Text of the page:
Immigrant Prison Cry

How indefinite is my life
wreaking with constraints
here with outstretched hands
I feel naked with clothes on
my body ashamed
of Nature's urgent calls
let me go
set me free
I will not take your food
I will only
feed mouths
you left on pavements
while you crave
your rotten core
of blunted denials
smelling the stench
of who said what
to whom and where
just let me be
set me free.

by Leonard Dabydeen

Comments (19)

I remember this from Form IV English lessons at grammar school, mid 60s.
This poem has been in my mind for about 40 years sitting listening to our teacher explaining how the soldier preparing for was just a normal young man who loved nature but was being prepared to go to war. So moving.
As a recruit in 1961 in the British South Africa Police in the then Rhodesia we had musketry classes under the Pride of India trees in the gardens of the Training Depot, which were flowering profusely. This poem takes me back like no other, to the hot Autumn sun and the bees collecting pollen - a beautiful memory.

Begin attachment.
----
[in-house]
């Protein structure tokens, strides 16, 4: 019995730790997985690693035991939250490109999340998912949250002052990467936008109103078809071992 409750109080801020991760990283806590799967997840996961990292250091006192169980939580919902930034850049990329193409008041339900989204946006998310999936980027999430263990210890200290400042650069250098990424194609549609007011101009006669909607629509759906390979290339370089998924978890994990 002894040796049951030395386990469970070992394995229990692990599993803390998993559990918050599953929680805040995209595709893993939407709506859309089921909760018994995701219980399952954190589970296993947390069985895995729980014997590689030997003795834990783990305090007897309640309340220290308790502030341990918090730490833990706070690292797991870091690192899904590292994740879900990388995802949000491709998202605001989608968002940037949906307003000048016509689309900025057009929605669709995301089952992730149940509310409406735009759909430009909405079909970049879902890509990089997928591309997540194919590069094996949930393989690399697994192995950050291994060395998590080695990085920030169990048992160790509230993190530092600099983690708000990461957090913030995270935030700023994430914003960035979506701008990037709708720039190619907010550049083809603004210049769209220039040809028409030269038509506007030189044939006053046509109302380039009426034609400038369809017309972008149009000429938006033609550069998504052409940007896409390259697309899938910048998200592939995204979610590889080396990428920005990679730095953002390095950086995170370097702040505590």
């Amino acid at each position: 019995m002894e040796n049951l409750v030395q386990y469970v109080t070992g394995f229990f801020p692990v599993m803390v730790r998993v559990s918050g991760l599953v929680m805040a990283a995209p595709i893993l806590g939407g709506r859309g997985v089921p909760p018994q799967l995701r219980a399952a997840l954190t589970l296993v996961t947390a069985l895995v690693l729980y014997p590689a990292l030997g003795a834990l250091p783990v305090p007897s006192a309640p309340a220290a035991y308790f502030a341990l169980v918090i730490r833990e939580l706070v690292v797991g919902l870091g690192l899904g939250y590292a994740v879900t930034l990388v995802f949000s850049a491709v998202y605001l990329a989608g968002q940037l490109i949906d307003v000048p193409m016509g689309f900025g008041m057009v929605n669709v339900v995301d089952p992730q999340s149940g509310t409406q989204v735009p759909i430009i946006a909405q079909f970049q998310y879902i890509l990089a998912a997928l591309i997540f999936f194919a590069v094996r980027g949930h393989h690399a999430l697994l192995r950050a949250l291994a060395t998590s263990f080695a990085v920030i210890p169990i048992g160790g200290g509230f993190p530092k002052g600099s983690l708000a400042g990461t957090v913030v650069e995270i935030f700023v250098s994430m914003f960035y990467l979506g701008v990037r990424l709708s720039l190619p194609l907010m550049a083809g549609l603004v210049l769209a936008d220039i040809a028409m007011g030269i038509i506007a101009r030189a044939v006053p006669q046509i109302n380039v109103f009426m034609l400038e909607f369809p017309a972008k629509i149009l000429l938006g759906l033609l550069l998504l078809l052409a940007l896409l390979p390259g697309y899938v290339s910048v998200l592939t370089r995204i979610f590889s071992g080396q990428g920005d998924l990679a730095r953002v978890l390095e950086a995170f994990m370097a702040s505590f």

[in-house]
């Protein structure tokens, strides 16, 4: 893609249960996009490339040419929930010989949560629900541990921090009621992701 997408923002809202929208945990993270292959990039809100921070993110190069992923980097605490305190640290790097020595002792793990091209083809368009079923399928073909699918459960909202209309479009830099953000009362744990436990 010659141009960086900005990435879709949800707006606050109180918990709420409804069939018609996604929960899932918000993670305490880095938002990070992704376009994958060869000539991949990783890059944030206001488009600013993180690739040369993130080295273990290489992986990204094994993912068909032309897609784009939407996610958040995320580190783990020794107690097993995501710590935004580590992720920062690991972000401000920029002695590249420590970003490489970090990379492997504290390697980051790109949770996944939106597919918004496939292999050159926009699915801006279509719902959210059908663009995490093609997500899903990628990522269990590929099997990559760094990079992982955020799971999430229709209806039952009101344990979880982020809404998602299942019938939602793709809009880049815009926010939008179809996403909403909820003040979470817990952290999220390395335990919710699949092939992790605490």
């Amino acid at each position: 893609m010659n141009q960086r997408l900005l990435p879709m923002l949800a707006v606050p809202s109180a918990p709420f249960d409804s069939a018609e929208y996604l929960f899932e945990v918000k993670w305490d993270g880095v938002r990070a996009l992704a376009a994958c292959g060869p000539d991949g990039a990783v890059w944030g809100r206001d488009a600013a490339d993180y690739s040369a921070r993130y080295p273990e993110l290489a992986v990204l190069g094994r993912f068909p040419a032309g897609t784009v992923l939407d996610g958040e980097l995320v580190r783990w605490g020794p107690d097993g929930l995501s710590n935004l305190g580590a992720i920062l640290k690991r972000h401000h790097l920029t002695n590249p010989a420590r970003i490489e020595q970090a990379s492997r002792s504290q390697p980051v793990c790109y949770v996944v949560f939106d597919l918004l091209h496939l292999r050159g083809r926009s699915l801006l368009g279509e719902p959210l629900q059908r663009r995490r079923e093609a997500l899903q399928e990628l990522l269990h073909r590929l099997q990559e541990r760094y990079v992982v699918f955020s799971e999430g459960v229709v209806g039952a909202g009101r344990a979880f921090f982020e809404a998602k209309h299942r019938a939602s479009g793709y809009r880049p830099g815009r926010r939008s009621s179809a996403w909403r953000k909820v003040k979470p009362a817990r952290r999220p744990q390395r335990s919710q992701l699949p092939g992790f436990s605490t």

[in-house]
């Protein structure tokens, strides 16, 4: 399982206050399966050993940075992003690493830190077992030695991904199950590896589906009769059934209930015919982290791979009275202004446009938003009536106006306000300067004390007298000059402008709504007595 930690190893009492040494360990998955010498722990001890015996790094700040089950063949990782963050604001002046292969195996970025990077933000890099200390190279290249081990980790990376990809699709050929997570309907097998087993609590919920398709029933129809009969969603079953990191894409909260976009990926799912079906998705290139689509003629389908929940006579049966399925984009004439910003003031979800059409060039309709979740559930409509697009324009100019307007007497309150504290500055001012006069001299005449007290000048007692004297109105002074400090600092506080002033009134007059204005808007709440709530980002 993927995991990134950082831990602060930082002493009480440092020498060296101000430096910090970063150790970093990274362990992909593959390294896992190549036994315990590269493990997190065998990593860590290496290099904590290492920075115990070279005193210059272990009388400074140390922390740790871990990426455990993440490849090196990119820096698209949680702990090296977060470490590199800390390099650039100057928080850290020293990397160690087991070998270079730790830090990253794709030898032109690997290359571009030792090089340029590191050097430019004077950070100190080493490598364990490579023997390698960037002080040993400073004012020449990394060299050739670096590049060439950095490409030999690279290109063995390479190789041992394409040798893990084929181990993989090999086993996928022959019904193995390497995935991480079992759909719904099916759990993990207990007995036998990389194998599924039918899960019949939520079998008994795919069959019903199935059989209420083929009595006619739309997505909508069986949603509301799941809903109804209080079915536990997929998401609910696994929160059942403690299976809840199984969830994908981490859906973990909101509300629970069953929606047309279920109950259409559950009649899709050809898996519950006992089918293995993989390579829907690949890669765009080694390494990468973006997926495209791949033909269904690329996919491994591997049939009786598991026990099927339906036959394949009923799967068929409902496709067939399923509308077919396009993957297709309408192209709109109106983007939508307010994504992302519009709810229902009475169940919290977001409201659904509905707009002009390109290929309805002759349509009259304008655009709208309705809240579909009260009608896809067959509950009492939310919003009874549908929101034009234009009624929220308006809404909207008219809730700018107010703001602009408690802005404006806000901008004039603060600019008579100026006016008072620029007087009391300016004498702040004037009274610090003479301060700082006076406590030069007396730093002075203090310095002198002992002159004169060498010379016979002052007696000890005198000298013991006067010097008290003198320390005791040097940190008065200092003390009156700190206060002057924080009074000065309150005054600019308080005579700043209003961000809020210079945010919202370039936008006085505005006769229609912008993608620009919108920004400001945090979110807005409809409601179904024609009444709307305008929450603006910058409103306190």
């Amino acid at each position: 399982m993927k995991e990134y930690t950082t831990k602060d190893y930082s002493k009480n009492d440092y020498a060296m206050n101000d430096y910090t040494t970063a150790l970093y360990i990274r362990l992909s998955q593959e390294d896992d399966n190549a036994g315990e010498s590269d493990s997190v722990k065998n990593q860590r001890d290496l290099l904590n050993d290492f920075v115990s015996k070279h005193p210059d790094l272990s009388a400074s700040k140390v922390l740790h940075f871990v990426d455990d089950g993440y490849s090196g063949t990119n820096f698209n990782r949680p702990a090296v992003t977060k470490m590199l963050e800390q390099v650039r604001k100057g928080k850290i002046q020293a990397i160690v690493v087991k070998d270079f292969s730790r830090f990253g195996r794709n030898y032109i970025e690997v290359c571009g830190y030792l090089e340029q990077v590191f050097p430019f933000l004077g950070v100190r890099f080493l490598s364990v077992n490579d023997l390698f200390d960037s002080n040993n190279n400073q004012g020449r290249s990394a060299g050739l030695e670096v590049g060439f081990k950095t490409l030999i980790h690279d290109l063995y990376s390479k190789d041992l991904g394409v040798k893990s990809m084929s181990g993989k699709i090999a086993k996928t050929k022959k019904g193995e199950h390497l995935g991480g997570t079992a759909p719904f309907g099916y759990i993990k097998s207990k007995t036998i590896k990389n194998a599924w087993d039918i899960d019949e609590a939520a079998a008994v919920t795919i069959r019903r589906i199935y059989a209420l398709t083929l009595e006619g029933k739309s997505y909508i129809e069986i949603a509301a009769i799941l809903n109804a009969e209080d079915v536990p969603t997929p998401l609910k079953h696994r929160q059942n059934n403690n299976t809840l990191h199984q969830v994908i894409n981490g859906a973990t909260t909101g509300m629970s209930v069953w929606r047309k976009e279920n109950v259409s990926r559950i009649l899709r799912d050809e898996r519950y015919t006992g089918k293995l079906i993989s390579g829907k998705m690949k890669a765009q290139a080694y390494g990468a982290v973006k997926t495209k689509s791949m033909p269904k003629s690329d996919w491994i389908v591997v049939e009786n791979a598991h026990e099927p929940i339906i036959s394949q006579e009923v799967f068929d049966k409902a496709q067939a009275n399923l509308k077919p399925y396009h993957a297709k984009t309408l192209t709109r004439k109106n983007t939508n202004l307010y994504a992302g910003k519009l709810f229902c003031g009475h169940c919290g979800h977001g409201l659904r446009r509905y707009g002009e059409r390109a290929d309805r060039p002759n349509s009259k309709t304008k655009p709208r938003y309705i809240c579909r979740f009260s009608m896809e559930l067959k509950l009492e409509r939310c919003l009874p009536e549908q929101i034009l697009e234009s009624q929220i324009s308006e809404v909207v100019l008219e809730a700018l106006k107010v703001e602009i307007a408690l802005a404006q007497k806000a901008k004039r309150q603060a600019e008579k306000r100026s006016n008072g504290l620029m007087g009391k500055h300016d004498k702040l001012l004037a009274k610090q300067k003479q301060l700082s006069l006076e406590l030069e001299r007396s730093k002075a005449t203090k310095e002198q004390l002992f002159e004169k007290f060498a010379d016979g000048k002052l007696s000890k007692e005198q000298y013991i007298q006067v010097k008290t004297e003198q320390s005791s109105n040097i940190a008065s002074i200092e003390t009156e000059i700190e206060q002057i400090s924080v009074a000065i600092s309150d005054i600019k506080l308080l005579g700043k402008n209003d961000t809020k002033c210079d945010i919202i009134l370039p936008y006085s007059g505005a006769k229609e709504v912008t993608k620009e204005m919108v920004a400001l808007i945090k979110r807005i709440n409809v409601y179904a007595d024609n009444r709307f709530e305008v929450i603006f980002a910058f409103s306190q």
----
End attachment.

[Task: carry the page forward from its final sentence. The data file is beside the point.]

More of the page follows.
I was never one for poetry. I liked November and Tiger tiger, but not much else.However in Asa Briggs's book on Bletchly Park. Secrer Days. The Naming of mentioned. Something we had to read(no pun intended) whilst starting to learn about Bren guns at the commencement of National Service in 1958.
This is one of those singular poems that once heard/read you never forget. Brilliant, and Reed's name lives by it. Thanks- -
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